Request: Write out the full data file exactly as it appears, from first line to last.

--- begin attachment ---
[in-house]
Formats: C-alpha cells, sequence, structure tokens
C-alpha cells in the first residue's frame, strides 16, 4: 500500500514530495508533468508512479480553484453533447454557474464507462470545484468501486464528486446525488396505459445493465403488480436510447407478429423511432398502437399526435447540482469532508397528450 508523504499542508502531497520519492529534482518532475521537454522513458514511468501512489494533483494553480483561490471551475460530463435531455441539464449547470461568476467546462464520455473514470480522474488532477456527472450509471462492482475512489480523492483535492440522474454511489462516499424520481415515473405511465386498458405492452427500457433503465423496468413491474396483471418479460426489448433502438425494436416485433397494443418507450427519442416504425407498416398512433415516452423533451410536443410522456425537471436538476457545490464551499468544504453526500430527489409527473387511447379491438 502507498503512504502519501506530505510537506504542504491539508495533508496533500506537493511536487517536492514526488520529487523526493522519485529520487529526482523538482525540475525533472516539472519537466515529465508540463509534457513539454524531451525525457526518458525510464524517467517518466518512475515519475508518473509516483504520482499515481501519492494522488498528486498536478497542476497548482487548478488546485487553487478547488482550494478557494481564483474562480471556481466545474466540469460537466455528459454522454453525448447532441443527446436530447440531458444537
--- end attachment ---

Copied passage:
[in-house]
Formats: C-alpha cells, sequence, structure tokens
C-alpha cells in the first residue's frame, strides 16, 4: 500500500514530495508533468508512479480553484453533447454557474464507462470545484468501486464528486446525488396505459445493465403488480436510447407478429423511432398502437399526435447540482469532508397528450 508523504499542508502531497520519492529534482518532475521537454522513458514511468501512489494533483494553480483561490471551475460530463435531455441539464449547470461568476467546462464520455473514470480522474488532477456527472450509471462492482475512489480523492483535492440522474454511489462516499424520481415515473405511465386498458405492452427500457433503465423496468413491474396483471418479460426489448433502438425494436416485433397494443418507450427519442416504425407498416398512433415516452423533451410536443410522456425537471436538476457545490464551499468544504453526500430527489409527473387511447379491438 502507498503512504502519501506530505510537506504542504491539508495533508496533500506537493511536487517536492514526488520529487523526493522519485529520487529526482523538482525540475525533472516539472519537466515529465508540463509534457513539454524531451525525457526518458525510464524517467517518466518512475515519475508518473509516483504520482499515481501519492494522488498528486498536478497542476497548482487548478488546485487553487478547488482550494478557494481564483474562480471556481466545474466540469460537466455528459454522454453525448447532441443527446436530447440531458444537